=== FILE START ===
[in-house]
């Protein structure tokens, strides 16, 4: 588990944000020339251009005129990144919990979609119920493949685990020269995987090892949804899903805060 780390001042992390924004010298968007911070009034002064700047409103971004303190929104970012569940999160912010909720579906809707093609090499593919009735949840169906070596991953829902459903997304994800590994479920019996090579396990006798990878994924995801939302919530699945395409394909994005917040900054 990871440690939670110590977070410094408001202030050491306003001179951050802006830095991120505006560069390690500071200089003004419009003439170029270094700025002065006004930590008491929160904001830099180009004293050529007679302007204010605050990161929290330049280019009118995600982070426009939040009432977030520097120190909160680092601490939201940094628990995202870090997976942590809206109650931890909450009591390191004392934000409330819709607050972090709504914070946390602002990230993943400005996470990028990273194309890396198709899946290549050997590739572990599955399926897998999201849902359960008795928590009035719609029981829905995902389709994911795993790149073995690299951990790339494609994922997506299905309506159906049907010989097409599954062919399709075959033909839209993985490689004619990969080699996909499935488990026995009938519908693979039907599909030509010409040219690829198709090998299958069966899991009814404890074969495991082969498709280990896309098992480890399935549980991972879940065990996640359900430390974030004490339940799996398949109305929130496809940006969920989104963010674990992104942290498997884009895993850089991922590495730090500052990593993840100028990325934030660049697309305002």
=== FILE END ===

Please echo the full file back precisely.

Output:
[in-house]
């Protein structure tokens, strides 16, 4: 588990944000020339251009005129990144919990979609119920493949685990020269995987090892949804899903805060 780390001042992390924004010298968007911070009034002064700047409103971004303190929104970012569940999160912010909720579906809707093609090499593919009735949840169906070596991953829902459903997304994800590994479920019996090579396990006798990878994924995801939302919530699945395409394909994005917040900054 990871440690939670110590977070410094408001202030050491306003001179951050802006830095991120505006560069390690500071200089003004419009003439170029270094700025002065006004930590008491929160904001830099180009004293050529007679302007204010605050990161929290330049280019009118995600982070426009939040009432977030520097120190909160680092601490939201940094628990995202870090997976942590809206109650931890909450009591390191004392934000409330819709607050972090709504914070946390602002990230993943400005996470990028990273194309890396198709899946290549050997590739572990599955399926897998999201849902359960008795928590009035719609029981829905995902389709994911795993790149073995690299951990790339494609994922997506299905309506159906049907010989097409599954062919399709075959033909839209993985490689004619990969080699996909499935488990026995009938519908693979039907599909030509010409040219690829198709090998299958069966899991009814404890074969495991082969498709280990896309098992480890399935549980991972879940065990996640359900430390974030004490339940799996398949109305929130496809940006969920989104963010674990992104942290498997884009895993850089991922590495730090500052990593993840100028990325934030660049697309305002």